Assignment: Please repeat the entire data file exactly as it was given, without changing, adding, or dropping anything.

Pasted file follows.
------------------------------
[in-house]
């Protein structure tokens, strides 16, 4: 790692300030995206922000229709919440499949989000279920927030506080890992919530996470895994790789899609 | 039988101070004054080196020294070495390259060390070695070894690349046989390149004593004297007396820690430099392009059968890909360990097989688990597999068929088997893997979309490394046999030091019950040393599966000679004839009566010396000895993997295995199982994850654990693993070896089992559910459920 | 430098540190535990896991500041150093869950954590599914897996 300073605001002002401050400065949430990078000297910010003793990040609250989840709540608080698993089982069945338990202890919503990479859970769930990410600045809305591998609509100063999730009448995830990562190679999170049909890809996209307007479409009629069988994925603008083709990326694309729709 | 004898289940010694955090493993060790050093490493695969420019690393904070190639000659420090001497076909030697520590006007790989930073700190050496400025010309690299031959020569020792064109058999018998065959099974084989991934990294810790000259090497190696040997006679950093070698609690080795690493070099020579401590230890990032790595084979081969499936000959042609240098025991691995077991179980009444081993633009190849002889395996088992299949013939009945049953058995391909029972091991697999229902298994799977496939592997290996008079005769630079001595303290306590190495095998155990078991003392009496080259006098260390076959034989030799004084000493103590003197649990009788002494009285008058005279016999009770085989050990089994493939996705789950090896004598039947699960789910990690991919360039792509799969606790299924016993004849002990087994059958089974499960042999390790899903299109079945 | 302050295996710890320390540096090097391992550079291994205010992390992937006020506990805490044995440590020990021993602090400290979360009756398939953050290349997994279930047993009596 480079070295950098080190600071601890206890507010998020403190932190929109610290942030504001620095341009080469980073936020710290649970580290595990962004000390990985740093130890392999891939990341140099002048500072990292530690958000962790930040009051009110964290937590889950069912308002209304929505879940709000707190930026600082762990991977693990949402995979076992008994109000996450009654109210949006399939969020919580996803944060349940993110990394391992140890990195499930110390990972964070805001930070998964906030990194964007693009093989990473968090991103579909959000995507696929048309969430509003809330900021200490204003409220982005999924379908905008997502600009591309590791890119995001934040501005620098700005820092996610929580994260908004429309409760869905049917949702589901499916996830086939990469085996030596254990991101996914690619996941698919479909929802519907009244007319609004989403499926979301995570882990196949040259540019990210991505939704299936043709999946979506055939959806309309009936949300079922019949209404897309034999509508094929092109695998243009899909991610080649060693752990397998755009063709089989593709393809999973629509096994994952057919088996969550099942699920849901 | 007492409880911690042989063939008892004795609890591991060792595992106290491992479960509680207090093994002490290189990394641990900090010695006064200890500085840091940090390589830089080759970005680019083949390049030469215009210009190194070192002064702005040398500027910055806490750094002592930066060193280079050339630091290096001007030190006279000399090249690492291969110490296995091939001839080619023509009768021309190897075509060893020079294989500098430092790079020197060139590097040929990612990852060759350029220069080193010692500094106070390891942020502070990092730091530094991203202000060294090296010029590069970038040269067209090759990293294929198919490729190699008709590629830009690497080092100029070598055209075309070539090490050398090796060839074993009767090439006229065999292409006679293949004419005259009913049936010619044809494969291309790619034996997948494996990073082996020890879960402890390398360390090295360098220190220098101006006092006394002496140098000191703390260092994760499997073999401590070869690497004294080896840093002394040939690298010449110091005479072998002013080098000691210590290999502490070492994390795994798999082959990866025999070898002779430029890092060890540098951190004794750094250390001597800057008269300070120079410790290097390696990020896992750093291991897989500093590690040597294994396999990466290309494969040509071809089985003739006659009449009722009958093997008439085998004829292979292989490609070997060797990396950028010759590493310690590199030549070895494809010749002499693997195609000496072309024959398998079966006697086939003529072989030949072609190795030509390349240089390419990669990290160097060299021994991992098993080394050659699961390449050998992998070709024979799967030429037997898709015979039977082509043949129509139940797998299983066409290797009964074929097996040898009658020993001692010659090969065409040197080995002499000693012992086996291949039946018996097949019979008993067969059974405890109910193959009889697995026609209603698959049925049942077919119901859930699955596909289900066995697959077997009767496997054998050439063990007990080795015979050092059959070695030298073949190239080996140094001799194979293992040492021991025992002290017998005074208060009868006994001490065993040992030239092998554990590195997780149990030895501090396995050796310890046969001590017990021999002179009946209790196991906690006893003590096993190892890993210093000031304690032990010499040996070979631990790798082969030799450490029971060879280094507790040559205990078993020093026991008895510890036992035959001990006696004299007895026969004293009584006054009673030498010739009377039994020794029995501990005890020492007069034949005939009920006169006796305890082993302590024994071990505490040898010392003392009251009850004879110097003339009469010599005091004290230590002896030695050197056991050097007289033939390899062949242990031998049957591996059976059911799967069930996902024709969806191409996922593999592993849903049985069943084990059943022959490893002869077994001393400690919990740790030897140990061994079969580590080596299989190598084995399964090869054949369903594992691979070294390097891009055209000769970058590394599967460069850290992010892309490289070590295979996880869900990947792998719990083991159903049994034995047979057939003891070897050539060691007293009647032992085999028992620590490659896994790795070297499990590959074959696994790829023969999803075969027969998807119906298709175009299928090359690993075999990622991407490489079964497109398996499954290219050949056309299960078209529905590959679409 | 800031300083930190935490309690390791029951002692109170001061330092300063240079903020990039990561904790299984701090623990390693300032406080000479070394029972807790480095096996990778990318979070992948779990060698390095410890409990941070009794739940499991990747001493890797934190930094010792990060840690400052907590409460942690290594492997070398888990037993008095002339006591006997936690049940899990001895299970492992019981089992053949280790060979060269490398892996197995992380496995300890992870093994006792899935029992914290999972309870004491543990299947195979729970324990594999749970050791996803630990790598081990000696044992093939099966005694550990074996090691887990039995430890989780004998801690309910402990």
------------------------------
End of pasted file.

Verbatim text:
[in-house]
């Protein structure tokens, strides 16, 4: 790692300030995206922000229709919440499949989000279920927030506080890992919530996470895994790789899609 | 039988101070004054080196020294070495390259060390070695070894690349046989390149004593004297007396820690430099392009059968890909360990097989688990597999068929088997893997979309490394046999030091019950040393599966000679004839009566010396000895993997295995199982994850654990693993070896089992559910459920 | 430098540190535990896991500041150093869950954590599914897996 300073605001002002401050400065949430990078000297910010003793990040609250989840709540608080698993089982069945338990202890919503990479859970769930990410600045809305591998609509100063999730009448995830990562190679999170049909890809996209307007479409009629069988994925603008083709990326694309729709 | 004898289940010694955090493993060790050093490493695969420019690393904070190639000659420090001497076909030697520590006007790989930073700190050496400025010309690299031959020569020792064109058999018998065959099974084989991934990294810790000259090497190696040997006679950093070698609690080795690493070099020579401590230890990032790595084979081969499936000959042609240098025991691995077991179980009444081993633009190849002889395996088992299949013939009945049953058995391909029972091991697999229902298994799977496939592997290996008079005769630079001595303290306590190495095998155990078991003392009496080259006098260390076959034989030799004084000493103590003197649990009788002494009285008058005279016999009770085989050990089994493939996705789950090896004598039947699960789910990690991919360039792509799969606790299924016993004849002990087994059958089974499960042999390790899903299109079945 | 302050295996710890320390540096090097391992550079291994205010992390992937006020506990805490044995440590020990021993602090400290979360009756398939953050290349997994279930047993009596 480079070295950098080190600071601890206890507010998020403190932190929109610290942030504001620095341009080469980073936020710290649970580290595990962004000390990985740093130890392999891939990341140099002048500072990292530690958000962790930040009051009110964290937590889950069912308002209304929505879940709000707190930026600082762990991977693990949402995979076992008994109000996450009654109210949006399939969020919580996803944060349940993110990394391992140890990195499930110390990972964070805001930070998964906030990194964007693009093989990473968090991103579909959000995507696929048309969430509003809330900021200490204003409220982005999924379908905008997502600009591309590791890119995001934040501005620098700005820092996610929580994260908004429309409760869905049917949702589901499916996830086939990469085996030596254990991101996914690619996941698919479909929802519907009244007319609004989403499926979301995570882990196949040259540019990210991505939704299936043709999946979506055939959806309309009936949300079922019949209404897309034999509508094929092109695998243009899909991610080649060693752990397998755009063709089989593709393809999973629509096994994952057919088996969550099942699920849901 | 007492409880911690042989063939008892004795609890591991060792595992106290491992479960509680207090093994002490290189990394641990900090010695006064200890500085840091940090390589830089080759970005680019083949390049030469215009210009190194070192002064702005040398500027910055806490750094002592930066060193280079050339630091290096001007030190006279000399090249690492291969110490296995091939001839080619023509009768021309190897075509060893020079294989500098430092790079020197060139590097040929990612990852060759350029220069080193010692500094106070390891942020502070990092730091530094991203202000060294090296010029590069970038040269067209090759990293294929198919490729190699008709590629830009690497080092100029070598055209075309070539090490050398090796060839074993009767090439006229065999292409006679293949004419005259009913049936010619044809494969291309790619034996997948494996990073082996020890879960402890390398360390090295360098220190220098101006006092006394002496140098000191703390260092994760499997073999401590070869690497004294080896840093002394040939690298010449110091005479072998002013080098000691210590290999502490070492994390795994798999082959990866025999070898002779430029890092060890540098951190004794750094250390001597800057008269300070120079410790290097390696990020896992750093291991897989500093590690040597294994396999990466290309494969040509071809089985003739006659009449009722009958093997008439085998004829292979292989490609070997060797990396950028010759590493310690590199030549070895494809010749002499693997195609000496072309024959398998079966006697086939003529072989030949072609190795030509390349240089390419990669990290160097060299021994991992098993080394050659699961390449050998992998070709024979799967030429037997898709015979039977082509043949129509139940797998299983066409290797009964074929097996040898009658020993001692010659090969065409040197080995002499000693012992086996291949039946018996097949019979008993067969059974405890109910193959009889697995026609209603698959049925049942077919119901859930699955596909289900066995697959077997009767496997054998050439063990007990080795015979050092059959070695030298073949190239080996140094001799194979293992040492021991025992002290017998005074208060009868006994001490065993040992030239092998554990590195997780149990030895501090396995050796310890046969001590017990021999002179009946209790196991906690006893003590096993190892890993210093000031304690032990010499040996070979631990790798082969030799450490029971060879280094507790040559205990078993020093026991008895510890036992035959001990006696004299007895026969004293009584006054009673030498010739009377039994020794029995501990005890020492007069034949005939009920006169006796305890082993302590024994071990505490040898010392003392009251009850004879110097003339009469010599005091004290230590002896030695050197056991050097007289033939390899062949242990031998049957591996059976059911799967069930996902024709969806191409996922593999592993849903049985069943084990059943022959490893002869077994001393400690919990740790030897140990061994079969580590080596299989190598084995399964090869054949369903594992691979070294390097891009055209000769970058590394599967460069850290992010892309490289070590295979996880869900990947792998719990083991159903049994034995047979057939003891070897050539060691007293009647032992085999028992620590490659896994790795070297499990590959074959696994790829023969999803075969027969998807119906298709175009299928090359690993075999990622991407490489079964497109398996499954290219050949056309299960078209529905590959679409 | 800031300083930190935490309690390791029951002692109170001061330092300063240079903020990039990561904790299984701090623990390693300032406080000479070394029972807790480095096996990778990318979070992948779990060698390095410890409990941070009794739940499991990747001493890797934190930094010792990060840690400052907590409460942690290594492997070398888990037993008095002339006591006997936690049940899990001895299970492992019981089992053949280790060979060269490398892996197995992380496995300890992870093994006792899935029992914290999972309870004491543990299947195979729970324990594999749970050791996803630990790598081990000696044992093939099966005694550990074996090691887990039995430890989780004998801690309910402990």